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Adaptability, Dedication, and Perseverance

Military spouses are forced to adapt to challenges that those outside the military rarely face. Between relocating every few years, managing households, raising children alone during deployments, and learning to live without their partner for months at a time, military spouses make marked sacrifices. Unfortunately, one of the most significant sacrifices military spouses make is that of giving up their careers to support their active service members wherever their
military career may take them.

According to the Department of Defense, military spouse unemployment has been more than seven times the national average for over a decade. In 2019, military spouses faced a staggering 22% unemployment rate and 26% wage gap when compared to their non-military peers. Currently and due to the impact of the Covid-19 pandemic, both unemployment and the wage gap among military spouses are on the rise.

When asked about the challenges they face, military spouses cite multiple factors that hinder their ability to pursue careers. For many, moving every two to three years creates a significant obstacle to career development and growth. For others, the distance from family and difficulty finding reliable and affordable childcare make it impossible to consider full time employment.

Those in professions that require certifications and licenses, such as nurses and teachers, which account for approximately 34% of military spouses, cite that the costs and recertification processes, which are often state-specific, can be prohibitive, especially when they don’t know how long their spouse will remain at each duty station.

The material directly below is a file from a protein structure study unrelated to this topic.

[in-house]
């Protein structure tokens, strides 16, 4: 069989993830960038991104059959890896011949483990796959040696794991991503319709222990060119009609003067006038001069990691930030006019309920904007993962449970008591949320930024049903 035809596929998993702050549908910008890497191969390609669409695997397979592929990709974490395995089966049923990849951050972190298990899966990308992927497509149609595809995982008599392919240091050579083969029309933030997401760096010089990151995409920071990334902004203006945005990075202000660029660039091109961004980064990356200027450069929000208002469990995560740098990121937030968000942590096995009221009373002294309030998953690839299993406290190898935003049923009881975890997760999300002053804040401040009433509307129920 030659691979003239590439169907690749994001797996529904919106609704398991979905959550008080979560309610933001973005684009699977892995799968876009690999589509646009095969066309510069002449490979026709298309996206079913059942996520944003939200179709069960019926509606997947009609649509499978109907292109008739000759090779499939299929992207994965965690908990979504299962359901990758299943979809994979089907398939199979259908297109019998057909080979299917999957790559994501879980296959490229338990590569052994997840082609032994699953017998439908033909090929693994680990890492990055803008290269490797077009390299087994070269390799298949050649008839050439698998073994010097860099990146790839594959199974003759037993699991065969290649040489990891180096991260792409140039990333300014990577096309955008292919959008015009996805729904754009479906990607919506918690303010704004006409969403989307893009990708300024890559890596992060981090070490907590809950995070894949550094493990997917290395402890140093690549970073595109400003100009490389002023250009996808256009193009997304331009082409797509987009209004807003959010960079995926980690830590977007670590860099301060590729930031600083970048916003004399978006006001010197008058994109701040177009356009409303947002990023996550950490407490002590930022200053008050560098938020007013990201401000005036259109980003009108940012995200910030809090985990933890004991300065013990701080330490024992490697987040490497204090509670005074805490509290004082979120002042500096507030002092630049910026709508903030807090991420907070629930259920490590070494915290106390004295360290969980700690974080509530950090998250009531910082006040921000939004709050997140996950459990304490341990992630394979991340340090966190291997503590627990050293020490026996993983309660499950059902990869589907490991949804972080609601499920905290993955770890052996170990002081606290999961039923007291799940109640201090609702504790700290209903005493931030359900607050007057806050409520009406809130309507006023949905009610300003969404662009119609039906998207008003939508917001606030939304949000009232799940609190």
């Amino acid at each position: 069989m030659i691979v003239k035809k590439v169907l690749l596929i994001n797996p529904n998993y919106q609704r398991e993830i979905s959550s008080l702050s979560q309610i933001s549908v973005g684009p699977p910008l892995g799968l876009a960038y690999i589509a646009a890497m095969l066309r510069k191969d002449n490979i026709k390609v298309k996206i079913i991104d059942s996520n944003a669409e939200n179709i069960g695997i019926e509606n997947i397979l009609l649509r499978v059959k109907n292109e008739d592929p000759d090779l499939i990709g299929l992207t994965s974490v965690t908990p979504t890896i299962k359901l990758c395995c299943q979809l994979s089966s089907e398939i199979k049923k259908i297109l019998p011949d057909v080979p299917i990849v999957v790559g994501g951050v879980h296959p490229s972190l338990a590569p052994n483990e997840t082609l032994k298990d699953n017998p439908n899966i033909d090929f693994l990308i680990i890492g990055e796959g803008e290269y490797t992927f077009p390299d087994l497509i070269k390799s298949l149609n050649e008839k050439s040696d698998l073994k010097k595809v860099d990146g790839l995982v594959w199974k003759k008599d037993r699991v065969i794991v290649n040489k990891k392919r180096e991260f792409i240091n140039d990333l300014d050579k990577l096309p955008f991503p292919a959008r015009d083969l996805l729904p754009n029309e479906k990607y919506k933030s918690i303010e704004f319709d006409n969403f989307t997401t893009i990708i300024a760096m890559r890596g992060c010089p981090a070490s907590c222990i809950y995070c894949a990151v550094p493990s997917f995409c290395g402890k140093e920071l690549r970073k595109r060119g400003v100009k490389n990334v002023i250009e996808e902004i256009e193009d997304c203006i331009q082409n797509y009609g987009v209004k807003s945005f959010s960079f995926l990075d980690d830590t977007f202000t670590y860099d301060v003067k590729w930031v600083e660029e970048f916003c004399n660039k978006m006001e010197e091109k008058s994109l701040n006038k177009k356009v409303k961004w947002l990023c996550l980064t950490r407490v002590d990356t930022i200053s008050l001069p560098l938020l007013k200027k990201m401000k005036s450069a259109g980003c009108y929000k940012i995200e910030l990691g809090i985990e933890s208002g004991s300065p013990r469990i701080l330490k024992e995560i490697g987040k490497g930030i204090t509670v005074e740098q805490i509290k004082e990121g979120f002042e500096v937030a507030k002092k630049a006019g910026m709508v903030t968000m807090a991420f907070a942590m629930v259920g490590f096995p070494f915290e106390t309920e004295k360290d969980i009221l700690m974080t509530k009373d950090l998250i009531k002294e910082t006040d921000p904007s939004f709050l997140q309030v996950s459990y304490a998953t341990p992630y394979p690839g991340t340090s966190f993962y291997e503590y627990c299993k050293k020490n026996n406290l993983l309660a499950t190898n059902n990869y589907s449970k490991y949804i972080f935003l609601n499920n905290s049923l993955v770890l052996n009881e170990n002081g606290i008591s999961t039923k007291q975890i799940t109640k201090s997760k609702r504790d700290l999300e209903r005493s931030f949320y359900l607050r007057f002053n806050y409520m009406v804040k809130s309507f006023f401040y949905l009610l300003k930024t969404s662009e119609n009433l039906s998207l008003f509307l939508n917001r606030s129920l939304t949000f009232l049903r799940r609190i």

A study by Blue Star Families, an organization established in 2009 with the goal of “empowering military families to thrive as they serve,” found that the reduced labor force participation among military spouses costs the U.S. economy almost $1 billion per year. The cost to military families is also significant. With home prices on the rise, housing shortages on military installations, and inflation rates climbing, many military families require two incomes to meet their financial and lifestyle goals.

Yet, with the obstacles they face, military spouses are often forced into involuntary part time employment, direct sales, and other less lucrative forms of employment. Many remain unemployed because finding the right match seems impossible and opportunities vary greatly from one location to another.

While representing a notable loss for the economy and for military families themselves, military spouse underemployment also represents a loss for employers. Per Blue Star Families, approximately 45% of military spouses, 92% of which are female, have bachelor's or advanced degrees in contrast to about 33% in the general population. Military spouses possess extensive skills that would benefit a wide range of workplaces and industries.

Their ability to navigate the demands of a military lifestyle while pursuing fulfilling work proves that they are driven and mission-focused. The skills they develop while managing their homes, coordinating relocations, caring for their families, and supporting their spouse in what is an exceptionally demanding profession, demonstrate their adaptability, dedication, and perseverance, qualities from which a wide range of businesses and organizations can truly benefit.